Editor, Valdez Star 

Secret camera in women's bathroom nets little jail time for Valdez man

New sentencing laws tie the hands of judges as they work through SB 91


Valdez Star photo

Valdez police escort Kalvin Paulsen into court last week for sentencing on a felony count of destroying evidence after he was caught hiding a camera and recording a woman in a restroom.

A Valdez man who hid a video camera in the women's bathroom across the bay will serve 30 days in jail.

Judge Gregory Heath sentenced Kalvin Paulsen, age 29, to 30 days in jail with credit for time served. He received a three-year suspended sentence for tampering with evidence, a class C felony.

The sentence for the felony was meted out last Thursday in Valdez court after a sentencing delay on the three misdemeanor counts was handed out in August. The misdemeanor charges were for "Indecent View/Photo w/o Consent-Of Adult."

Paulsen was remanded into police custody at the time of the misdemeanor sentencing.

Paulsen first came to police attention in February of 2015 when a report was made that a camera was found hidden in a machine that dispenses feminine protection that was located inside a women's bathroom at Alyeska's Oil Response Building "generally operated by TCC employees."

In April 2015, Paulsen was indicted and charged with three felony counts of indecent View/Photo w/o Consent-Of Minor, 20 misdemeanor counts for secretly recording an adult, and the felony charge of tampering with evidence.

He later entered a plea bargain agreement to plead guilty to three misdemeanor counts and the felony evidence tampering charge

Paulsen received the suspended imposition of sentencing on the felony charge thanks to SB 91,a piece of legislation passed by lawmakers last July, which was touted as an "omnibus crime reform bill" by its sponsors, Under the provisions of the bill, class C felonies do not call for jail time for the offender unless the prosecutor presents evidence of aggravating factors to the charge.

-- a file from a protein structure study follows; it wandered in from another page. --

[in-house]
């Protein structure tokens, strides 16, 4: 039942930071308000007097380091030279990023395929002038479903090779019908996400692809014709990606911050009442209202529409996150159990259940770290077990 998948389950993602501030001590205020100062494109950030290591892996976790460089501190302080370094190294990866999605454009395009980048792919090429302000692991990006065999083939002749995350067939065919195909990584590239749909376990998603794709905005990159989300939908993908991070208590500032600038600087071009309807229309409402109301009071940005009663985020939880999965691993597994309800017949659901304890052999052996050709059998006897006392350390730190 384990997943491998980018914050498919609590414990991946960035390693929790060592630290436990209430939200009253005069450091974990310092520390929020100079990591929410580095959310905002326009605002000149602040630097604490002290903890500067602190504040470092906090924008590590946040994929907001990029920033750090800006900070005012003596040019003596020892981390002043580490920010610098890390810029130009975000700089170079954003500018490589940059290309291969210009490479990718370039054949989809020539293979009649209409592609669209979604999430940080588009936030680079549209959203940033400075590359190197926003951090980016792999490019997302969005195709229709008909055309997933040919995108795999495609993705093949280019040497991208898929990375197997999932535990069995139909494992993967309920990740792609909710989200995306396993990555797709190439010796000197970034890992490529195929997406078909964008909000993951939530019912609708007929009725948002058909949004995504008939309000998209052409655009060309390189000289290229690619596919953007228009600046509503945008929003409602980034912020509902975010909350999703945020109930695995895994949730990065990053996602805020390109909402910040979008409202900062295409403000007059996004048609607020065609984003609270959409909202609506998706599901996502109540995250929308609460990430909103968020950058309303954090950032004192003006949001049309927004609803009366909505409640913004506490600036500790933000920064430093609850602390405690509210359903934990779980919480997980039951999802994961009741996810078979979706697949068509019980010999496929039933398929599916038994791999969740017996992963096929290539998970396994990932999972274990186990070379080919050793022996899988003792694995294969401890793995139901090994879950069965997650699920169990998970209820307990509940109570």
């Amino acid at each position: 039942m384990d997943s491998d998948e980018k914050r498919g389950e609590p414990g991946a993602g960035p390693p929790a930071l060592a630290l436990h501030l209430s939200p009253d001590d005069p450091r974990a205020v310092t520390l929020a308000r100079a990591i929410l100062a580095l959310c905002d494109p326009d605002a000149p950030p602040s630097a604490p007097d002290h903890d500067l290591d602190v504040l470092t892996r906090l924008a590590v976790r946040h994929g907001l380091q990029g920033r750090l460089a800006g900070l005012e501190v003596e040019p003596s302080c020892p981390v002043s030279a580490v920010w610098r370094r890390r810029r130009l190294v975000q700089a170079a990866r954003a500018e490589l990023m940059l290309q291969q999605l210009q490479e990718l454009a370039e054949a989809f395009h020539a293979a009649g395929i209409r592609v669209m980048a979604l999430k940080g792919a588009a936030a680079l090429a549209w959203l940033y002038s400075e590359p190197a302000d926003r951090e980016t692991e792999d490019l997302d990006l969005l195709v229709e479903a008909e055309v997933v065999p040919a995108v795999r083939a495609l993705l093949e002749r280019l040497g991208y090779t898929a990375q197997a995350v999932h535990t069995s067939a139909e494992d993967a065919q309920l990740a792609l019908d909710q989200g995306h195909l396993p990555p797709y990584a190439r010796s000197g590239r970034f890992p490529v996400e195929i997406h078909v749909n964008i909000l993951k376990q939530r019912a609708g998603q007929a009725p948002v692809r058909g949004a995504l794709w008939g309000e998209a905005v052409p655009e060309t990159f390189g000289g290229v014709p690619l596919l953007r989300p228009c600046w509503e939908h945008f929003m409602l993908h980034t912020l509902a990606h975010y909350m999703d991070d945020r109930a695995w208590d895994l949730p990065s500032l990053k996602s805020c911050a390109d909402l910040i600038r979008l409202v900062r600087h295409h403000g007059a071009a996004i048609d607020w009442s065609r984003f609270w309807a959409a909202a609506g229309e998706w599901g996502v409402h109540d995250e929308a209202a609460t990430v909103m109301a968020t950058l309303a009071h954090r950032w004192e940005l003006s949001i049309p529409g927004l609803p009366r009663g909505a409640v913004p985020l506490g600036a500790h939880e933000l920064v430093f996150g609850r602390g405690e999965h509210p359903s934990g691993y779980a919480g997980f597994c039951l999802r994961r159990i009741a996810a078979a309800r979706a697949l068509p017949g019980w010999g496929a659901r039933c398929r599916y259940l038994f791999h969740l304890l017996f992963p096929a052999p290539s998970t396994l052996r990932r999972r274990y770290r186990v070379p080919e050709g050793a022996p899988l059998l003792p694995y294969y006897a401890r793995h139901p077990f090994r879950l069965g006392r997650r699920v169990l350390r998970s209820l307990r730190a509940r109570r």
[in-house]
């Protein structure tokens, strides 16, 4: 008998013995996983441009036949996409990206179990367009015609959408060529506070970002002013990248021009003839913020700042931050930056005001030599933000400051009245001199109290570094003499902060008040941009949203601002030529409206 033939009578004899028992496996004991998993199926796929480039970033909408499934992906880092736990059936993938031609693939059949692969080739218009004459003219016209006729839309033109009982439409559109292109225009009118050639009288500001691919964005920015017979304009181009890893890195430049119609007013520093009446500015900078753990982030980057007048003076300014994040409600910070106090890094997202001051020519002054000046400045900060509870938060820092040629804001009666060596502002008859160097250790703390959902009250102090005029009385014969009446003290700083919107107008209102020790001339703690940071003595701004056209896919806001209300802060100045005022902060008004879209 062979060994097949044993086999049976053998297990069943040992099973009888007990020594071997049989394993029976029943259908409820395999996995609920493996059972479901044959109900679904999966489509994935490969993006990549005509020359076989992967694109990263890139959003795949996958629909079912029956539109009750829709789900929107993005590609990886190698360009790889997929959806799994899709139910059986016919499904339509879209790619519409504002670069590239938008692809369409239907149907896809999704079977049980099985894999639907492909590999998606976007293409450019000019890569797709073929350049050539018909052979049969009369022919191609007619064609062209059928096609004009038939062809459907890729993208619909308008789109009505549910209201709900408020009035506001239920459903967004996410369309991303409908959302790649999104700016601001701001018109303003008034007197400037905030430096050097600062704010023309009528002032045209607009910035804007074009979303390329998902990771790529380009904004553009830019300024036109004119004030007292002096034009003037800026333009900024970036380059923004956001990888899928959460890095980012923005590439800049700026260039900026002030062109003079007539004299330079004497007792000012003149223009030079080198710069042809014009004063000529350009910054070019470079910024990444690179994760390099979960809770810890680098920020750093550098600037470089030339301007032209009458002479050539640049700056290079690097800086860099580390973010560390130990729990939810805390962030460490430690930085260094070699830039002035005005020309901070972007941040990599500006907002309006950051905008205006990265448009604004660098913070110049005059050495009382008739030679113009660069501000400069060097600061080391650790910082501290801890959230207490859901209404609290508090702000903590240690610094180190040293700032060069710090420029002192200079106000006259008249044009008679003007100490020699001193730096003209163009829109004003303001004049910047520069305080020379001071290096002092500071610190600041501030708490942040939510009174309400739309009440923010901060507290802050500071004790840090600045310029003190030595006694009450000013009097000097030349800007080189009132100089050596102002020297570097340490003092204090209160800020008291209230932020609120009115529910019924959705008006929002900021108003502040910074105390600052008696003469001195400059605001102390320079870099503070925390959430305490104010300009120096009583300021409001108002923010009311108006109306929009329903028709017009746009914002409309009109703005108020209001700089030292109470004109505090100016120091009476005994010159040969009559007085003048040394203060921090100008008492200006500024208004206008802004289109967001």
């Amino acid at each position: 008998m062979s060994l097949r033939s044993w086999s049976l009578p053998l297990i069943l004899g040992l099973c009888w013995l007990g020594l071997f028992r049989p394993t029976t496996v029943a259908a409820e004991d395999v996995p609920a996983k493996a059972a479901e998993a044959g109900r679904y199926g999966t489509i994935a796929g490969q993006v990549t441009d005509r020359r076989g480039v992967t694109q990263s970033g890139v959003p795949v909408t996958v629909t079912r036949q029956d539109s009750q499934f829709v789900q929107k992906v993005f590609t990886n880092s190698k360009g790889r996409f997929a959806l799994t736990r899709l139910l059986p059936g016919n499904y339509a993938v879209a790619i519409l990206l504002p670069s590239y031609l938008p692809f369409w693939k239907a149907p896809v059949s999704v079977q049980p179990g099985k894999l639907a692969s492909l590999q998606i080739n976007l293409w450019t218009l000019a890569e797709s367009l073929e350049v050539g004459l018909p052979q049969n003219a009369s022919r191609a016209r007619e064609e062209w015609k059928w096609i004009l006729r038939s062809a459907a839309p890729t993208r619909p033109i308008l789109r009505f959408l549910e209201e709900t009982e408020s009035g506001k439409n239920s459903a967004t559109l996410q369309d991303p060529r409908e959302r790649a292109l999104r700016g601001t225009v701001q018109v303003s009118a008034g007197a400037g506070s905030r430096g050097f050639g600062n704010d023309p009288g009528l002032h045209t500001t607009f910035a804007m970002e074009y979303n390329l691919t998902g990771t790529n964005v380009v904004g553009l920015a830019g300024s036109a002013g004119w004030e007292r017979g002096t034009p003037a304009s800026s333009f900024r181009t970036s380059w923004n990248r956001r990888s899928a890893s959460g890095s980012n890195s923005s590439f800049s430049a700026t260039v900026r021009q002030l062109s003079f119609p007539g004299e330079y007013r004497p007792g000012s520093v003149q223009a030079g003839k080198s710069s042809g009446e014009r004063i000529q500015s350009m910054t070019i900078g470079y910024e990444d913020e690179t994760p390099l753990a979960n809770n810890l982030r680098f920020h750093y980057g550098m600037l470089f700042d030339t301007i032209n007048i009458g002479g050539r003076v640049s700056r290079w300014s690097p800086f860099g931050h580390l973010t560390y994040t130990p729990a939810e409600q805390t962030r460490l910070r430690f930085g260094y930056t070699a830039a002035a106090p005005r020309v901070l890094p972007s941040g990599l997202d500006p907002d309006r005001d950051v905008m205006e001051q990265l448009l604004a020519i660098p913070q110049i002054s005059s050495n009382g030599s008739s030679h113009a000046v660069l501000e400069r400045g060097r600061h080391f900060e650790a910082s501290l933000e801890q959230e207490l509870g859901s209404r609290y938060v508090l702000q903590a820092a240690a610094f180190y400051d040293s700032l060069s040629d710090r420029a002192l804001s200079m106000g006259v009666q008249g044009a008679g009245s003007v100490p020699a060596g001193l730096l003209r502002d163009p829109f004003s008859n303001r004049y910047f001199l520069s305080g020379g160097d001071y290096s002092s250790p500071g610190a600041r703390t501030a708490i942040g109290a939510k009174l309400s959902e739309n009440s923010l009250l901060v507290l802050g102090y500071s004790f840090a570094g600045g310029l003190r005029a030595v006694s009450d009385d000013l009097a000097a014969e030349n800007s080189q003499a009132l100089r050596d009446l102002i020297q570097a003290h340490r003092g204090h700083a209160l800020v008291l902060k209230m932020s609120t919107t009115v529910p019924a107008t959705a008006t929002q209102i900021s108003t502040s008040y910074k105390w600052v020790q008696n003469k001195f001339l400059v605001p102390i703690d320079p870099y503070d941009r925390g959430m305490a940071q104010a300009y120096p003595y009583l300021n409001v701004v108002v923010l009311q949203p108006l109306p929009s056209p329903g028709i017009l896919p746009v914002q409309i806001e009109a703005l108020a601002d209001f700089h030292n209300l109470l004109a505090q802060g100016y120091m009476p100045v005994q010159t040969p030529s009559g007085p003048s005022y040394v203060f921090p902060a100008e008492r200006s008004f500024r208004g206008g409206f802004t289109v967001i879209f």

The seemingly light sentence sent visible ripples of aggravation through the court room.

Heath said that after reviewing the new sentencing guidelines under SB91, his hands were tied in the matter.

"The court is not allowed under the sanction to impose time," Heath said during the sentencing.

Paulsen had no prior criminal history before he was accused of crimes after the camera was found in the bathroom in 2015.

"He will be on probation for three years," Heath said.

Heath noted Paulsen's probation report - a confidential document - rated the defendant in the low risk category for reoffending and has a high potential for rehabilitating himself.

"The community looks at his conduct and is aghast," the judge noted before also imposing a large fine.

"There is no imprisonment but the court is going to impose a $10,000 fine," he said, and added community service requirements of 300 hundred hours, plus the cost of various surcharges related to his arrest and incarceration.

Paulsen will not be required to register as a sex offender.

"This is not a sex offender registration case," Heath said.

Assistant District Attorney Eric Senta, who appeared telephonically, as did the judge and defense attorney, Reginald Christie, argued for less suspended time.

Senta noted that one of the victims of Paulsen's camera was a minor and that all of the victims expressed feelings of embarrassment, shame and betrayal.

"The defendant took advantage of a 13-year old girl," Senta told the court.

According to court documents, Valdez police began the investigation February 5 when a call came in from Alyeska security, reporting "...a hidden spy camera had been found in the toilet stall of the ladies restroom on the Alyeska Terminal..."

A review of the camera's footage showed a man's face at least twice, which employees pegged as Paulsen.

The camera also recorded a female employee urinating.

Court documents say Officer Andrew Pritchett began the investigation immediately by interviewing 11 TCC employees and one Alyeska employee who were in the building at the time of the discovery.

A female employee told Pritchett that she spotted the devise in the dispenser and at the time she believed it was a Bluetooth earpiece. It wasn't until another employee discovered it contained an SD card that those involved recognized it as a camera.

Pritchett later found the SD card had 13 videos previously deleted from the devise and nine that were currently on the devise, which he said was motion activated.

A search warrant was issued and evidence seized from Paulsen's work locker and the living space he rented from a roommate.

The warrant application stated that fellow employees described Paulsen demeanor as generally withdrawn, quiet and reclusive. His roommate told police that "Paulsen keeps to himself and does not talk (sic) to many people and avoids contact with others."'

The indictment that later yielded charges with other victims was not handed down for another two months after he was arrested.

Photo courtesy VPD

Kalvin Paulsen's jail mug shot.


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